Rustic Bread Baking Workshop
Learn to Make Bread at the Foot of the Rockies
A couple of years ago I decided I was going to learn to make bread. I picked up the highly recommended book The Bread Baker's Apprentice: Mastering the Art of Extraordinary Bread and set to work learning how to make chiabatta. In hindsight that wasn't my best idea (I've recently heard that one called "the anti-bread" since the dough is so unlike any other type of bread.) When I came across the Culinary School of the Rockies and their Home Cooking classes I figured taking a hands-on bread class was the way to go. I was right, in a recent two-day session I learned more about bread than I would have by reading the book 20 times. Not that the book was bad, now that I have a grasp of the details I should be able to whip out new loaves with ease.
I've decided to write-up my experiences with the "Rustic Bread Workshop" in hopes others will be convinced to give the class a try as well, I highly recommend it!
Personally I think a required component for being a good instructor is passion for your subject. To that end the head instructor of the Rustic Bread baking class, Chef Elizabeth Perreault is perfect. Every two weeks Chef Elizabeth makes three loaves of multi-grain wheat bread for her personal consumption, which indicates a certain dedication (you can buy wheat bread just about anywhere, but she still makes her own every two weeks.) Combine this with the fact she is still experimenting with bread making (during the class she had two other instructors trying out new recipes at the same time just to see how they worked) and was dedicated enough to take a "Master Bread Baking" course at the Culinary Institute of America.
Chef Elizabeth was also assisted by other instructors, all graduates of the Professional Chef program at the CSR. One of the assistants has a new pastry-focused magazine coming out in April. Another instructor taught a pastry class at the school. The third instructor was being groomed to also teach his own bread making classes. All in all a very competent group with an excellent focus on making the students successful while still having a good time. The relaxed atmosphere along with the knowledge of everyone involved went a long way to making sure that everyone learned, even from making mistakes.
The mix of students for the class I took was just about perfect. Ten students, evenly divided between men and women, attended my particular class. The range of experience was from someone who had never made bread before at all to someone who had experience but had recently moved to the area and wanted to refine their techniques for high altitude baking. I fell into the middle, having made some bread in the past but it never quite came out the way I wanted it to.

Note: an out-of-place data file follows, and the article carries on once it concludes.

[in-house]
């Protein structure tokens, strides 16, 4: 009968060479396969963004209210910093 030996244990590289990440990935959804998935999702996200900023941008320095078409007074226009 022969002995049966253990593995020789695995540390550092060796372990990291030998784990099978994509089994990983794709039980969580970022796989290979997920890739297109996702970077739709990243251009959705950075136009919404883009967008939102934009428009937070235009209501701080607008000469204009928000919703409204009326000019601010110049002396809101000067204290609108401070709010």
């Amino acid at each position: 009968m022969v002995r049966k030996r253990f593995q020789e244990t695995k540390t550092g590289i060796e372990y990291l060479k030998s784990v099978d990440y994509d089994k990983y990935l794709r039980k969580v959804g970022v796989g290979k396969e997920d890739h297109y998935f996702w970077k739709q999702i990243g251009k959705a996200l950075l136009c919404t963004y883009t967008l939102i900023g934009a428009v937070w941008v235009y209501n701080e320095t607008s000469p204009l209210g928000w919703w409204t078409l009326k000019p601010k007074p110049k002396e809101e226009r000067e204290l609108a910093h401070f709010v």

Since the class was ten hours total split over two days we had to get going pretty fast in the morning to get the dough ready for its first rise. We paired up (to share the kneading duties as well as the ovens), selected two breads we wanted to make from a list of four options, and began preparing our mise en place. The first two doughs my partner and I made, a fougasse and naan were completed pretty fast, then the classwork began. After we discussed everything from correct ratios of flour to water to preferred tiles to line the oven with it was time for lunch! Being this was a cooking school we had a truly fantastic soup, fresh bread (they make baguettes every single morning at the school), a mixed-greens salad, and white wine. *This* is why you take a cooking class at a cooking school! After lunch was baking off our breads and prepping the bigas and poolish for the second day's bread. Five hours in one shot might seem like a lot of time but when you are making bread that needs a couple hours to rise it can go by pretty fast.
Day two was finishing the prep on our doughs and getting them to start rising. Again we were able to pick two of four breads to make that day. My partner Kirk and I chose Chef Elizabeth's multi-grain wheat and potato-rosemary. Since this day has more spare time than the first (you've already finished most class discussion and there isn't any more prep to get ready for) Chef Elizabeth taught us how to shape doughs into batards, boules, rolls, and even baguettes (one group quickly made a baguette dough and we were able to see how to shape it not long after). All the ovens were firing as we baked off the day's dough, filling the school with a wonderful smell. Breads were put into foil slings (don't fully wrap the bread until it fully cools (and as Chef Elizabeth said "never ever never cut into warm bread, let it cool fully first"), and goodbyes were said. Since I was travelling the next day I ate some of my bread at home and put the rest into the freezer.
The School Setup
Since the Culinary School of the Rockies normally teaches professional chef programs they were well-stocked with "professional" level utensils and supplies. I only wish I had a broiler like that at home, but it would fill about half my kitchen there. One of the things I really appreciated about this bread making class was that it was fully hands-on, there was no standing around watching a lone instructor do everything while you desperately hope to remember it for later. And since we were paying for the priveledge of being taught, there was no washing of dishes even! Everything you needed in one place to learn in a very friendly environment.
I enjoyed the bread making class very much and would highly recommend it to anyone looking to either start making their own bread at home or an experienced baker refining their technique. The classes were well put together, the staff was fantastic, and the results were delicious!
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